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Using your Head can be a Bad Idea

By Mark Nulty

When you ask wrestlers of the 70s and 80s who were the toughest wrestlers in the sport, one name that comes up consistently is Wahoo McDaniel.

Wahoo McDanielMcDaniel was one of the stars that defined tough wrestling in that era. His matches with Johnny Valentine in both Texas and the Carolinas are legendary for their brutality. When you saw these two slug it out, you believed in wrestling. As hard as these two hit, you had to believe.

I got a first hand demonstration as to just how tough Wahoo McDaniel is.

In the mid-80s, a San Antonio charity promoted a wrestling card and hired Joe Blanchard and me to put it together. We needed a star for the main event and Joe quickly called Wahoo, who was a legend in south Texas.

The night of the card, McDaniel’s opponent, Manny Fernandez, didn’t show up. Kenny Johnson was doing well locally wrestling as the Spoiler and even got Don Jardine’s blessing to use the Spoiler trademark. Ken Johnson is a tough veteran wrestler in his own right. In fact, Johnny Valentine had trained Johnson. Surviving Johnny Valentine’s training is a testament to Johnson’s toughness all by itself.

I was refereeing the match and the two were trading some serious haymakers. Wahoo, always a professional, wanted to make sure the crowd wasn’t disappointed because of the substitution. He decided he wanted to "get some color." Because he had been bleeding every night, it didn’t take much to open up his forehead.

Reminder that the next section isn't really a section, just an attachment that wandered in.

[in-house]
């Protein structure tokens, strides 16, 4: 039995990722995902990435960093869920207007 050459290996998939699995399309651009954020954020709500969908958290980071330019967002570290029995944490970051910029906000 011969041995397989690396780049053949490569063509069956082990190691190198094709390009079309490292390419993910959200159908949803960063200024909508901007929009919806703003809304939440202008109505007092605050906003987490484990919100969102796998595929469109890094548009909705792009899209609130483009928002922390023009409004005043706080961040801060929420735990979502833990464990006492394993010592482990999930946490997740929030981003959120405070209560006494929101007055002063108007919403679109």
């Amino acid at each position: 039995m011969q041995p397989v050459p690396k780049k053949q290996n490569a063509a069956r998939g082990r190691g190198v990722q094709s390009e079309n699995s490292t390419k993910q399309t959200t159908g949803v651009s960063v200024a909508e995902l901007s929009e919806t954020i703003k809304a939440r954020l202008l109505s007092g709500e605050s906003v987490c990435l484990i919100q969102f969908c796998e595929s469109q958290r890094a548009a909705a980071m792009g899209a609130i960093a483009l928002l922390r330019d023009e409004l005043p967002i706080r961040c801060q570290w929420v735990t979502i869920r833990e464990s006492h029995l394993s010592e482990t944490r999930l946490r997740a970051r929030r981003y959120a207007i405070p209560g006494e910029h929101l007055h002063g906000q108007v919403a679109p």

Wahoo called for Johnson to head-butt him. Johnson whacked him hard. Nothing. Wahoo called for it again, "Harder." Johnson butted him again. Still nothing. Wahoo gritted his teeth and hissed, "Harder!!!" Johnson leaned way back and hammered him. I looked at Wahoo, nothing.

I looked at Johnson. Through his mask I saw Johnson’s eyes roll to the back of his head. Johnson staggered back and started to lose his balance. When I refereed I made it a habit to circle the guys when they were stationary. I picked up my pace a step so I could move behind Johnson and, as non-chalantly as possible, put my hand in the small of his back. Johnson braced against my hand and steadied himself.

Fortunately, Johnson was tough enough that he recovered from momentarily knocking himself silly, shook it off and continued the match.

Mark Nulty is a professional journalist that has been in the professional wrestling industry since the mid-80s as an announcer, referee and promoter.

 

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1998 Wrestling Classics: Frank Dusek, Mark Nulty
1998 Design: Jan Herod
Created: October 1998